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Wanted: teamwork and transparency
UVa reforms are being stymied by a high-handed rector and an aversion to open governance.
Wednesday, March 6, 2013
The University of Virginia must tuck past controversies into the pages of its own history book and move forward. That will happen only if each member of its board of visitors takes personal responsibility for restoring public trust in the school’s governance.
A report in The Washington Post last week warns that lingering antagonisms continue to distract. The Post cited email exchanges in which President Teresa Sullivan and Rector Helen Dragas clashed over policy and operational goals.
Some board members recognize the need for an open process that communicates their shared goals and how they plan to achieve them, thus avoiding internal and external misunderstandings.
Unfortunately, there is not unanimity on this point. Richmond businessman Bill Goodwin, a new appointee, told The Post he blames bad publicity on the state sunshine law requirement that the board meet in public.
Goodwin and his colleagues must understand that they are not running their own company, but instead are entrusted with oversight of the commonwealth’s flagship university. It is a public institution belonging to all Virginians, alumni and taxpayers alike, and they have every right to demand transparency.
Key to UVa’s success in rebuilding public support will be the incoming rector, Richmond attorney George Keith Martin. Board colleagues express confidence that he will be a more collaborative leader than the divisive and headstrong Dragas.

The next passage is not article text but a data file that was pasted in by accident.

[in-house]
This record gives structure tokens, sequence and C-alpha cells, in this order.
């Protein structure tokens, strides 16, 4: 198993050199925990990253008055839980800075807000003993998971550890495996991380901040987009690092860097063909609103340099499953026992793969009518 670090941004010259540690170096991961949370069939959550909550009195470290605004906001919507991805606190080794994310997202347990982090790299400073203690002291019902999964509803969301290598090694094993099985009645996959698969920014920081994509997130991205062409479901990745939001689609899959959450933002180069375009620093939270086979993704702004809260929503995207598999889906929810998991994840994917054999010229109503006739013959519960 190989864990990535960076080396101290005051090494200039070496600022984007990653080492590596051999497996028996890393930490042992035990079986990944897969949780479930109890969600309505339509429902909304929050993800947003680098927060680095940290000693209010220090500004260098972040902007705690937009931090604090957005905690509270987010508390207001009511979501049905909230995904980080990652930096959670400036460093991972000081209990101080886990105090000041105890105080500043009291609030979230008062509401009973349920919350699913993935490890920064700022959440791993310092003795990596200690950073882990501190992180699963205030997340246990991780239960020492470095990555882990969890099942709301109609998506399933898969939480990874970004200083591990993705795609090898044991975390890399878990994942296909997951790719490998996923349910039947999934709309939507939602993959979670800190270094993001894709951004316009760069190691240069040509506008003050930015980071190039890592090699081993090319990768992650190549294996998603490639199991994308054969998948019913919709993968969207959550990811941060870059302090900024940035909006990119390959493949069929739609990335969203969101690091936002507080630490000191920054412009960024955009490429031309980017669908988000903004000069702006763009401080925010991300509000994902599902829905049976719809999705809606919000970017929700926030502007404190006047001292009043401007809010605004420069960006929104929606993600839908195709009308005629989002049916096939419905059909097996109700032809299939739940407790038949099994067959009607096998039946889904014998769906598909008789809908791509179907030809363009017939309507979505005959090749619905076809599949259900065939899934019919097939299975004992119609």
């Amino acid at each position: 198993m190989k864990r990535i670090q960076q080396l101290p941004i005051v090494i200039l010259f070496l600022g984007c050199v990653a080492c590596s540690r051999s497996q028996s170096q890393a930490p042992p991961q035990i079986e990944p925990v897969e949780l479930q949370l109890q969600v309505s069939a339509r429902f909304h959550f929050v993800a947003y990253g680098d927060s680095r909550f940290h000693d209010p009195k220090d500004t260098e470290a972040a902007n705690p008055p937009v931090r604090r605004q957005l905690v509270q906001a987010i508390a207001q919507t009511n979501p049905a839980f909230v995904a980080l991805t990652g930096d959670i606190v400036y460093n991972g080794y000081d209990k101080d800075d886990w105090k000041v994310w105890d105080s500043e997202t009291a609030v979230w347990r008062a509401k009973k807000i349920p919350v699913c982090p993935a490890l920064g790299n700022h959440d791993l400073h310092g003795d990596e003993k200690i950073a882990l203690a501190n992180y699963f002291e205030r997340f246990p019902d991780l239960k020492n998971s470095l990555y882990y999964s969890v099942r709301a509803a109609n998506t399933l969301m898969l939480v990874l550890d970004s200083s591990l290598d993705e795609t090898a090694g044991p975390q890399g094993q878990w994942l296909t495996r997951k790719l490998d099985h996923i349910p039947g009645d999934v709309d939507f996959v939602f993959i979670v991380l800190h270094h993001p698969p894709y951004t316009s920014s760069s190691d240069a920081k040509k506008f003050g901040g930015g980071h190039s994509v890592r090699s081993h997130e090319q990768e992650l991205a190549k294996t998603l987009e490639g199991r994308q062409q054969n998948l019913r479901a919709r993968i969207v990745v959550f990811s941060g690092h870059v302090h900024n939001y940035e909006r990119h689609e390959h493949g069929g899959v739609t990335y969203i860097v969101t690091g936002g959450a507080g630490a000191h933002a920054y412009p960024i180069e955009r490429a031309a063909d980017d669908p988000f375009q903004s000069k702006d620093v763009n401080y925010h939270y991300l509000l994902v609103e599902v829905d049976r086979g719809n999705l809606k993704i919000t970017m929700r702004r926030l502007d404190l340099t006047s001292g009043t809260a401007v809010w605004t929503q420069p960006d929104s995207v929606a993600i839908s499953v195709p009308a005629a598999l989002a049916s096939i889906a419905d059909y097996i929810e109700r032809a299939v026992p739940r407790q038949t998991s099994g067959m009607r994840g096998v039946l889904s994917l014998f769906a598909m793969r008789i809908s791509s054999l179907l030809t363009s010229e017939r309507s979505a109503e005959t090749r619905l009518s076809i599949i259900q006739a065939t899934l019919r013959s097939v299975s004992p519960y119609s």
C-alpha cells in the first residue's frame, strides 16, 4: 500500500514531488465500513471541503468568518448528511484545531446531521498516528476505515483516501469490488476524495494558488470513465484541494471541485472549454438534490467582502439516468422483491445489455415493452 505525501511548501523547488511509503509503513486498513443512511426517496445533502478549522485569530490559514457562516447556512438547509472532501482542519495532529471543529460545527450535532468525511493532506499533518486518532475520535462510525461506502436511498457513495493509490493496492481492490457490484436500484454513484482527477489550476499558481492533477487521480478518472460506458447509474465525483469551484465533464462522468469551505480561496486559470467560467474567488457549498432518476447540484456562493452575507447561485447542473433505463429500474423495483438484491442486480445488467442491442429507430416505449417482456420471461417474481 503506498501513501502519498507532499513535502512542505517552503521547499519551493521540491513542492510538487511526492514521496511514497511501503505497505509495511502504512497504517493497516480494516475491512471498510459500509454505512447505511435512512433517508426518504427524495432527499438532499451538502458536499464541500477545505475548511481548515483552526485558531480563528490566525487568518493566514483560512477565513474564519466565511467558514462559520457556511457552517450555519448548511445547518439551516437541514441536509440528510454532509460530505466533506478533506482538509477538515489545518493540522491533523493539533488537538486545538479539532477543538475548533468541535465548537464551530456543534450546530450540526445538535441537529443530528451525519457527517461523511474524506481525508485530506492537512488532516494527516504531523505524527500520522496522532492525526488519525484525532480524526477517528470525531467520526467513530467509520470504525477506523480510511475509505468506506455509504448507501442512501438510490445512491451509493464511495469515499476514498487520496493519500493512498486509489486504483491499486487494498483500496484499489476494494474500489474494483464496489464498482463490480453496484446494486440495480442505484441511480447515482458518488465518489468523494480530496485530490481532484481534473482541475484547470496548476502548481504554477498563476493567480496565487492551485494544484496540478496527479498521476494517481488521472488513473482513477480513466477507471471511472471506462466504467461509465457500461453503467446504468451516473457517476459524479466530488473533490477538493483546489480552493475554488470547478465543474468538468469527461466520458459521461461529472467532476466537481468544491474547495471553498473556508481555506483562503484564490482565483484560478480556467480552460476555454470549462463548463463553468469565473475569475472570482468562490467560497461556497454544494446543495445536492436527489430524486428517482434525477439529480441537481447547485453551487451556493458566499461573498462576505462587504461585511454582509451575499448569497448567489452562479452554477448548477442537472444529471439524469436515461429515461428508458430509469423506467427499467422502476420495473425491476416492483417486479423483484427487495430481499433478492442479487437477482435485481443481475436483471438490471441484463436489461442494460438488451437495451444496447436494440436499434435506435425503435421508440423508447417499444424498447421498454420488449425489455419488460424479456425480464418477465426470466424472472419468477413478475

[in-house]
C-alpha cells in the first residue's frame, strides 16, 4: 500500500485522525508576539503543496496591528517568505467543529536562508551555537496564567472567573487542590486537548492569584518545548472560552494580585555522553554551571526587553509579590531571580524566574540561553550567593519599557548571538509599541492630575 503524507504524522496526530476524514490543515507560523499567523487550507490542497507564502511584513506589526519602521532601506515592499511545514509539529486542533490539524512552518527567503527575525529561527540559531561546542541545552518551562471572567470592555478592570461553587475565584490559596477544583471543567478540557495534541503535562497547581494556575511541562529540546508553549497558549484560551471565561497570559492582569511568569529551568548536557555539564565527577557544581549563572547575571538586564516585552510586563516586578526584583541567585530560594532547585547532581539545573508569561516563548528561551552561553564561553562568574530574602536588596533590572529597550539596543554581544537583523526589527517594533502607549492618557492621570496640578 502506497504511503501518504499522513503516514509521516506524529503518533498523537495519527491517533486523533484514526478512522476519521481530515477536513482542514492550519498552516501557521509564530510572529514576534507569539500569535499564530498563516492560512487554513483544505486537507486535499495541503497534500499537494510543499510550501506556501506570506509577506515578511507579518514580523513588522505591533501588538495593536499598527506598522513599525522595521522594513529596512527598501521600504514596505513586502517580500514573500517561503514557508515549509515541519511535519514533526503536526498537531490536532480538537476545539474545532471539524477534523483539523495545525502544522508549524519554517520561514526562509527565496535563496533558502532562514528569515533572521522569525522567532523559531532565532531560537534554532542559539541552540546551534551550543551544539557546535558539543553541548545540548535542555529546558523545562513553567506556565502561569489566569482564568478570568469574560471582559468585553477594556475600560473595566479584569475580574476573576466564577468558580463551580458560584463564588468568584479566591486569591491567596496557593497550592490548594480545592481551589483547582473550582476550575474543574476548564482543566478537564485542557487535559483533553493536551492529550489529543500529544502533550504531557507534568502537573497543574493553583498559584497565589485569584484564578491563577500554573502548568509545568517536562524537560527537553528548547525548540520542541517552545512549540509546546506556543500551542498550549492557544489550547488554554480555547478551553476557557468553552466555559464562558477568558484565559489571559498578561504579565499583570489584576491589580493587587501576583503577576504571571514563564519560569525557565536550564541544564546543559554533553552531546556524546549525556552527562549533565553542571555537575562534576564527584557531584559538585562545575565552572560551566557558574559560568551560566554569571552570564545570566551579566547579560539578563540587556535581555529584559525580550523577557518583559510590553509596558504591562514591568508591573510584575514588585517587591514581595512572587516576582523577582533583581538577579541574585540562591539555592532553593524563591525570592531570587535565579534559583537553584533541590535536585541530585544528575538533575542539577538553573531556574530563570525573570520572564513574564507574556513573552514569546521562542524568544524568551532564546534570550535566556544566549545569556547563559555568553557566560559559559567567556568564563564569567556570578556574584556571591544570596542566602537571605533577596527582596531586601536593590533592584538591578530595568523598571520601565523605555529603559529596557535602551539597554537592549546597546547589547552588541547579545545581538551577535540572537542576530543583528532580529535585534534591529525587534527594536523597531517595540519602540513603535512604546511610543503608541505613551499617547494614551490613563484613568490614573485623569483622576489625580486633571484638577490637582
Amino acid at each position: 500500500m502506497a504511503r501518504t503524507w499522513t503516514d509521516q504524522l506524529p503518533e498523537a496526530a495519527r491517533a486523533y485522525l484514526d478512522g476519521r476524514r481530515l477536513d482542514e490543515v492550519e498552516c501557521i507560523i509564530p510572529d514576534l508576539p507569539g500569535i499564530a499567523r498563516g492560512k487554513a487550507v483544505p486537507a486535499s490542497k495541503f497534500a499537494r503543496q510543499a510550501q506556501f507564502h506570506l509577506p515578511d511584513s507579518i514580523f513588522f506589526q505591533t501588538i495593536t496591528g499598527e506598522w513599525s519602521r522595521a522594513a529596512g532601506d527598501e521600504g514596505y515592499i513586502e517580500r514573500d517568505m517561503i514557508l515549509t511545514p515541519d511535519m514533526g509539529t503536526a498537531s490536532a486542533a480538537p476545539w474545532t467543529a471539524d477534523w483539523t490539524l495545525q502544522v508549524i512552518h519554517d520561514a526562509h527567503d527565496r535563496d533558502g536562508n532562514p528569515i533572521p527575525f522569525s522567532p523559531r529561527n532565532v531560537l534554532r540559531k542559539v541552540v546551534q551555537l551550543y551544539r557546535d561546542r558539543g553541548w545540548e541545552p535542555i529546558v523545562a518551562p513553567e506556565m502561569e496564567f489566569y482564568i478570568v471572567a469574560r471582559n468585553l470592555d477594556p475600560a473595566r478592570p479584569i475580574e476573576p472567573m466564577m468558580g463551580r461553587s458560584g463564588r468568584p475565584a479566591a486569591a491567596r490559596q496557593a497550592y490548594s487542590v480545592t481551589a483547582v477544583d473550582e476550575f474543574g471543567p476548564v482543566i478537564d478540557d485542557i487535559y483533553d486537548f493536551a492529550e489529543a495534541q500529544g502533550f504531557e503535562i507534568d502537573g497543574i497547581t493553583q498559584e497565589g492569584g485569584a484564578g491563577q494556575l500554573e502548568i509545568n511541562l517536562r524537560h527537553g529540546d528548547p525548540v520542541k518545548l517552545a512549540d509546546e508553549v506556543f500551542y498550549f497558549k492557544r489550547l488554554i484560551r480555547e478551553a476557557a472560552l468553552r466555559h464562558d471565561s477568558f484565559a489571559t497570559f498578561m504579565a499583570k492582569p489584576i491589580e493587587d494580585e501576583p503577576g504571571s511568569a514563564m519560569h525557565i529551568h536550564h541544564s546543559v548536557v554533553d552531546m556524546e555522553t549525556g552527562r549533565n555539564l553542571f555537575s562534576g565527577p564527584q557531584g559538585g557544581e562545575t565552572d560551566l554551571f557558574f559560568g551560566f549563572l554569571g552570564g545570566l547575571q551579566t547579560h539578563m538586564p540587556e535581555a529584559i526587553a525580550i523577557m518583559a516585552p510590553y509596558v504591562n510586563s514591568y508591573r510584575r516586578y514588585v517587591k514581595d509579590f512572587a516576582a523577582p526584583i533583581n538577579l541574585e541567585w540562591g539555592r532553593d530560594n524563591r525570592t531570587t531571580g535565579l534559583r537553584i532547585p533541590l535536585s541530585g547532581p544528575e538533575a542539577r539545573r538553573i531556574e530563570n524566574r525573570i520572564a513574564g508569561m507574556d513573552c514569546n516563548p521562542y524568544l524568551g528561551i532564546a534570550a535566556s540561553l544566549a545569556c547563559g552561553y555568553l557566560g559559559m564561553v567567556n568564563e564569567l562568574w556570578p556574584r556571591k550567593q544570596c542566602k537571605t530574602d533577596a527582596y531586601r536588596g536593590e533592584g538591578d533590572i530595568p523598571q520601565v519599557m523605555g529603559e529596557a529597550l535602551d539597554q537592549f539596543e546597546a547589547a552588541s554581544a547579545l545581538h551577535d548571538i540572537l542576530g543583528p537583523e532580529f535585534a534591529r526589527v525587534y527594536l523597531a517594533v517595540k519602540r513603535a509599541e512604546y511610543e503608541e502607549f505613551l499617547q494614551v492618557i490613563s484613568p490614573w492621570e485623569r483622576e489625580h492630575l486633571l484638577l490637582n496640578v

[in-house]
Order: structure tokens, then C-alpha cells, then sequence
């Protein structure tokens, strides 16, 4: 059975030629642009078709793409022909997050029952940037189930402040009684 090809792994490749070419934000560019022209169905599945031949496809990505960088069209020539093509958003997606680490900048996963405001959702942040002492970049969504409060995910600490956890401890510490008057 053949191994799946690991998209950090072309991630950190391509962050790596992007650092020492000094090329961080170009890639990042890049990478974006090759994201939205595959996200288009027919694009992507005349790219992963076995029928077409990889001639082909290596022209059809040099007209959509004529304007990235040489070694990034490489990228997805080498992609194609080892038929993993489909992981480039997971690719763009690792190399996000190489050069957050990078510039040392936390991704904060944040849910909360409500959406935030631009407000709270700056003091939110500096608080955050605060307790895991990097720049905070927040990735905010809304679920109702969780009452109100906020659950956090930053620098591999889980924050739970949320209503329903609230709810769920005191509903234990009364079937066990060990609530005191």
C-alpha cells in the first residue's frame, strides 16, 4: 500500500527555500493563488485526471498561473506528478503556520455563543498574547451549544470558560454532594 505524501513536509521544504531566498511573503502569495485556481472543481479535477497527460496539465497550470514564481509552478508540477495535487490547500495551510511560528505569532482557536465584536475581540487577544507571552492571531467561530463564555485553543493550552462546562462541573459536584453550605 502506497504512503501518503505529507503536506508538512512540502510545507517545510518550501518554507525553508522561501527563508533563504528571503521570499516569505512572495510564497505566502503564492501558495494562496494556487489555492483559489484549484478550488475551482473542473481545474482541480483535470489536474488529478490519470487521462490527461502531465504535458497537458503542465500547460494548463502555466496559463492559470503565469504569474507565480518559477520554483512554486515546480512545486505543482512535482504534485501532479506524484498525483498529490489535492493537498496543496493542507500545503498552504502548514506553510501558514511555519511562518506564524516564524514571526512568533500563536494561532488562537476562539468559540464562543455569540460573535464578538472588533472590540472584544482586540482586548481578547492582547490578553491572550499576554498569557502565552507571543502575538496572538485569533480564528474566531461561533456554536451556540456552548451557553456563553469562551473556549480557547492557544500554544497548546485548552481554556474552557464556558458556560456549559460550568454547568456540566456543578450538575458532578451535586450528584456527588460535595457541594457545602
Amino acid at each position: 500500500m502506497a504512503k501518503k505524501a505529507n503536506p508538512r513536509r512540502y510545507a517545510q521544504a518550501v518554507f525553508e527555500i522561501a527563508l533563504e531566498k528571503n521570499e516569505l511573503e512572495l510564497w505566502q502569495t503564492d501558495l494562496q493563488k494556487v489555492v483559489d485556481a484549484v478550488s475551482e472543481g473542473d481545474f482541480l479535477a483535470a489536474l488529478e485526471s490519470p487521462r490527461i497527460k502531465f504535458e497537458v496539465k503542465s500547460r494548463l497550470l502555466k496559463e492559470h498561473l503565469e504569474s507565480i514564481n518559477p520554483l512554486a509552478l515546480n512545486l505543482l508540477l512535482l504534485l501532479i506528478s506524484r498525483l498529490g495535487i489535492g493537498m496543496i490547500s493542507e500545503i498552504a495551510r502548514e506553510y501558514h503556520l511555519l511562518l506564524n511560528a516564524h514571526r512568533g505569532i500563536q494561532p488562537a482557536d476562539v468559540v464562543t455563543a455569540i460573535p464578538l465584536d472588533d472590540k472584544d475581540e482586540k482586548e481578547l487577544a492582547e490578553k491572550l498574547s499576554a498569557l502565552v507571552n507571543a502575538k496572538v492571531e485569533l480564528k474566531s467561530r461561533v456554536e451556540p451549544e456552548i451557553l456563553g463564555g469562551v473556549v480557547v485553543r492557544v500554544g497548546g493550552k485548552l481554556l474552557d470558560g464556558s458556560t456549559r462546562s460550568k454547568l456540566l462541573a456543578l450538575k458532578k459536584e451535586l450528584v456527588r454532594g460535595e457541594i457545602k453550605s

But board members cannot wait and hope for the future to heal festering wounds. Dragas’ term as rector extends through June, and she will continue to serve on the board afterward. Her colleagues must insist on procedures for giving direction to the president that curb Dragas’ apparently uncontrollable urge to micromanage.
Dragas is a smart women who should by now recognize her limits. Her maneuvers to oust Sullivan last year without a public vetting backfired, and the president was reinstated. Yet in the aftermath of that debacle, Dragas fired off a letter to Sullivan assigning her a list of 65 goals. After Sullivan complained, board members wisely met last month and pared that list down to broader strategic directives.
Faculty members expressed concern to The Post that proposed reforms have been slow to materialize. Internal friction yields inertia.
Regardless of who is to blame, it will take a group effort to get UVa out of its rut. Surely there are team players on the board willing to embrace that challenge.
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